The check engine light tells you when one of your car’s systems has failed. Your cellphone alerts you when the battery is low. Your home security system sounds an alarm if it detects an intruder. Your home computer displays a warning message when a device or piece of software malfunctions. From a design perspective, it seems simple: You understand what to look for and you design a monitoring control around it. But what if your task is to reliably detect intrusions within a network or operating system? What if you’re building a system to identify indicators of compromise (IoC)? That is not simple at all.

There’s Salt in My Coffee! Now What?

On the surface, you know something isn’t right. Complaints that customers are receiving virus notifications when viewing your company’s website have begun without warning. Some of your sensitive data has been leaked on Twitter accounts and made fully available to the public on Pastebin. Your executive staff receives strange emails that appear to be from your company’s CEO and are sent from the internal mail system requesting that a large amount of money be transferred to an account that is already 30 days late for payment. All these things should raise a red flag. Scenes like these are taking place daily on a wide array of enterprise networks. And they’re causing millions of dollars in damage to companies and governments worldwide, perpetrated by an even wider array of attacker groups, company insiders, state-sponsored consortia and cybercriminal organizations.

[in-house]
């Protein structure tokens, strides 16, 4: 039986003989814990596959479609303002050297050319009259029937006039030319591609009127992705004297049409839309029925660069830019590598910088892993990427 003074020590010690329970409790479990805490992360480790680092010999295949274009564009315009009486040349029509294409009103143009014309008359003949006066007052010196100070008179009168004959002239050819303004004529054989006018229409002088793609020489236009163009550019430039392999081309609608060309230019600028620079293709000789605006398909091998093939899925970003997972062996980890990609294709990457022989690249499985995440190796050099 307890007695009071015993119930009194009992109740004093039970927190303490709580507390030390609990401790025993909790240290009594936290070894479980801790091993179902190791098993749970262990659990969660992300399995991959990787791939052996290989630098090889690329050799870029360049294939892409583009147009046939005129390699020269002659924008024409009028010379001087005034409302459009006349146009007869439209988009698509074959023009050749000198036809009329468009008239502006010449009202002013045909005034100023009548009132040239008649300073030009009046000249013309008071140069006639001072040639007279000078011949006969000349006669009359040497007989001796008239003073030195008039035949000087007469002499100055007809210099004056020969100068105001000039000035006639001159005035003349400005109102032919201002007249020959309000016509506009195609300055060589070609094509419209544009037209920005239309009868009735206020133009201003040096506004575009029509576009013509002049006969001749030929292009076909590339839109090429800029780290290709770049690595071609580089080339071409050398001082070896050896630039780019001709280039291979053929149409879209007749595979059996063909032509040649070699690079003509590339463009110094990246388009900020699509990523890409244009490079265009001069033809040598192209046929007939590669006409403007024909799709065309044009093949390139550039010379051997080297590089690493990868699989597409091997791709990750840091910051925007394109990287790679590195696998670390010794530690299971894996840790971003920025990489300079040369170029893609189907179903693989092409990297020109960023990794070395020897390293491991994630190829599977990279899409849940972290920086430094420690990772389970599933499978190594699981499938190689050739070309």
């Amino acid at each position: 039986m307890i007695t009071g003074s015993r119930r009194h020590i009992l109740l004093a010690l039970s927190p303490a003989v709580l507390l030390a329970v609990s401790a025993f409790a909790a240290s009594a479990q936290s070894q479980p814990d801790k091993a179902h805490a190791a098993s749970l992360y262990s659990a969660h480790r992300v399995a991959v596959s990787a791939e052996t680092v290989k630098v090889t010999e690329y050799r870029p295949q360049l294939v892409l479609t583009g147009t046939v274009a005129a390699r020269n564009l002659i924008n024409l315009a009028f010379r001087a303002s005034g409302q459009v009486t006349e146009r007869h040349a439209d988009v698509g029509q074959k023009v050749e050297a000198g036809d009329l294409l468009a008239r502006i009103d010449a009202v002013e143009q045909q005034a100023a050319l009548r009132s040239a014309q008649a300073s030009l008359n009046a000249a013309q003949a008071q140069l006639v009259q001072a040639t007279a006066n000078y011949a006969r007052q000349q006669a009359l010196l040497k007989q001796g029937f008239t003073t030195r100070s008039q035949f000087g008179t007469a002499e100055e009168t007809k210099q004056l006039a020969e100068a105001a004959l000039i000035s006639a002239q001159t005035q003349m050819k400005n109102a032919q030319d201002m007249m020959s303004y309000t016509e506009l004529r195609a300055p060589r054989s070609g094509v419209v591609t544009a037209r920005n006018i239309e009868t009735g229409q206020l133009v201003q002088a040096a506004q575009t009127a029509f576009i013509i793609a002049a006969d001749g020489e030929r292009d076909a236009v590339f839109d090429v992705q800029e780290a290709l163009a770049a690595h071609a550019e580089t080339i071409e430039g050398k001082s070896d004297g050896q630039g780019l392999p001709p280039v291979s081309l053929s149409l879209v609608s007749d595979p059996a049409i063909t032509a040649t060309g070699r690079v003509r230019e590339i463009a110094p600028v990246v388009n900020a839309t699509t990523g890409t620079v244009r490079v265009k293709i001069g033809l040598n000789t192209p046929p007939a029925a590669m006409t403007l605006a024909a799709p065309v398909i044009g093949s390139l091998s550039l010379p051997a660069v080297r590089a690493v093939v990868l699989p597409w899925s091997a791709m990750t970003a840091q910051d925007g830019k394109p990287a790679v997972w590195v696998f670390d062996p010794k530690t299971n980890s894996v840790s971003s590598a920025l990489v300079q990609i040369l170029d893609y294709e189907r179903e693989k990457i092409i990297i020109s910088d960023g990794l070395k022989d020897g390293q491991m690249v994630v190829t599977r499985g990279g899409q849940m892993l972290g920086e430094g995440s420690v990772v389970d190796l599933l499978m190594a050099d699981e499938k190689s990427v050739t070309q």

Reading Between the Lines: Building a Better Rat Trap With IoC

Let’s say you’re fairly sure that your network may have been compromised. What do you do? There’s a good chance your first response would be to panic. Yet over the last few years, analytic techniques and tools have been developed and made available to the public — some for free, and others for a price. Either way, they can assist with digging in and identifying an IoC on your network, allowing you to build detection capabilities to find the root cause of a specific attack type and prevent breaches from recurring.

Interested in emerging security threats? Read the latest IBM X-Force Research

more from Intelligence & Analytics

CISA Certification: What You Need to Know

The globally-recognized Certified Information Systems Auditor (CISA) certification shows knowledge of IT and auditing, security, governance, control and assurance to assess potential threats. As you can imagine, it’s very much in demand. It can also be confusing.  Is CISA Certification Related to the Cybersecurity and Infrastructure Security Agency? CISA, the certification, is related to CISA, the federal agency, right?  Wrong.…

Raspberry Robin and Dridex: Two Birds of a Feather

IBM Security Managed Detection and Response (MDR) observations coupled with IBM Security X-Force malware research sheds additional light on the mysterious objectives of the operators behind the Raspberry Robin worm. Based on a comparative analysis between a downloaded Raspberry Robin DLL and a Dridex malware loader, the results show that they are similar in structure and functionality. Thus, IBM Security…